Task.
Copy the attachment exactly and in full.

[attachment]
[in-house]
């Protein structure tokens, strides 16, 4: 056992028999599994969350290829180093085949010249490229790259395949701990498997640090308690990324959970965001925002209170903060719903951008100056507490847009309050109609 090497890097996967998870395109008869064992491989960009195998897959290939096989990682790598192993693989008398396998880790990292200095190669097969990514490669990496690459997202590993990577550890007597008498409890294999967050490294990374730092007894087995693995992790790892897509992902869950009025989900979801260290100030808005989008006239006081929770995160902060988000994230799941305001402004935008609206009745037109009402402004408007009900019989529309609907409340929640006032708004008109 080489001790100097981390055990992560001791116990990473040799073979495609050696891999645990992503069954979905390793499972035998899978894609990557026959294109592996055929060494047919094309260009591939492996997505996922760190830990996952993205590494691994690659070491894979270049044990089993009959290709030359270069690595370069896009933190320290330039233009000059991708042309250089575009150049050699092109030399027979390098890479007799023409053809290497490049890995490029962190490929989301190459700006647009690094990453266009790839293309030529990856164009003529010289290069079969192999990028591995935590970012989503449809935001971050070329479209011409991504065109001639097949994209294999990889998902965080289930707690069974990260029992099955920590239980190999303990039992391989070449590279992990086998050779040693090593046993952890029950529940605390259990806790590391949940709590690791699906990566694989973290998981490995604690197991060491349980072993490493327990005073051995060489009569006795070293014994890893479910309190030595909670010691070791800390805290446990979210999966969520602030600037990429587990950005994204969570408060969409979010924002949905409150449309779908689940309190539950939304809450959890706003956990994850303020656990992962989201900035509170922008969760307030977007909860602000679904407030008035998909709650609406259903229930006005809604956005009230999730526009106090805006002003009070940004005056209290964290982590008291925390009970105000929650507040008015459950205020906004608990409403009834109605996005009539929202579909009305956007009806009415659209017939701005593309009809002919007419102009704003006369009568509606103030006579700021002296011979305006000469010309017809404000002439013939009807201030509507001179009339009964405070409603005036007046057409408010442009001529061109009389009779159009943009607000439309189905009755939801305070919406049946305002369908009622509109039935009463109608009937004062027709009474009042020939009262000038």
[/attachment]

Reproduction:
[in-house]
């Protein structure tokens, strides 16, 4: 056992028999599994969350290829180093085949010249490229790259395949701990498997640090308690990324959970965001925002209170903060719903951008100056507490847009309050109609 090497890097996967998870395109008869064992491989960009195998897959290939096989990682790598192993693989008398396998880790990292200095190669097969990514490669990496690459997202590993990577550890007597008498409890294999967050490294990374730092007894087995693995992790790892897509992902869950009025989900979801260290100030808005989008006239006081929770995160902060988000994230799941305001402004935008609206009745037109009402402004408007009900019989529309609907409340929640006032708004008109 080489001790100097981390055990992560001791116990990473040799073979495609050696891999645990992503069954979905390793499972035998899978894609990557026959294109592996055929060494047919094309260009591939492996997505996922760190830990996952993205590494691994690659070491894979270049044990089993009959290709030359270069690595370069896009933190320290330039233009000059991708042309250089575009150049050699092109030399027979390098890479007799023409053809290497490049890995490029962190490929989301190459700006647009690094990453266009790839293309030529990856164009003529010289290069079969192999990028591995935590970012989503449809935001971050070329479209011409991504065109001639097949994209294999990889998902965080289930707690069974990260029992099955920590239980190999303990039992391989070449590279992990086998050779040693090593046993952890029950529940605390259990806790590391949940709590690791699906990566694989973290998981490995604690197991060491349980072993490493327990005073051995060489009569006795070293014994890893479910309190030595909670010691070791800390805290446990979210999966969520602030600037990429587990950005994204969570408060969409979010924002949905409150449309779908689940309190539950939304809450959890706003956990994850303020656990992962989201900035509170922008969760307030977007909860602000679904407030008035998909709650609406259903229930006005809604956005009230999730526009106090805006002003009070940004005056209290964290982590008291925390009970105000929650507040008015459950205020906004608990409403009834109605996005009539929202579909009305956007009806009415659209017939701005593309009809002919007419102009704003006369009568509606103030006579700021002296011979305006000469010309017809404000002439013939009807201030509507001179009339009964405070409603005036007046057409408010442009001529061109009389009779159009943009607000439309189905009755939801305070919406049946305002369908009622509109039935009463109608009937004062027709009474009042020939009262000038």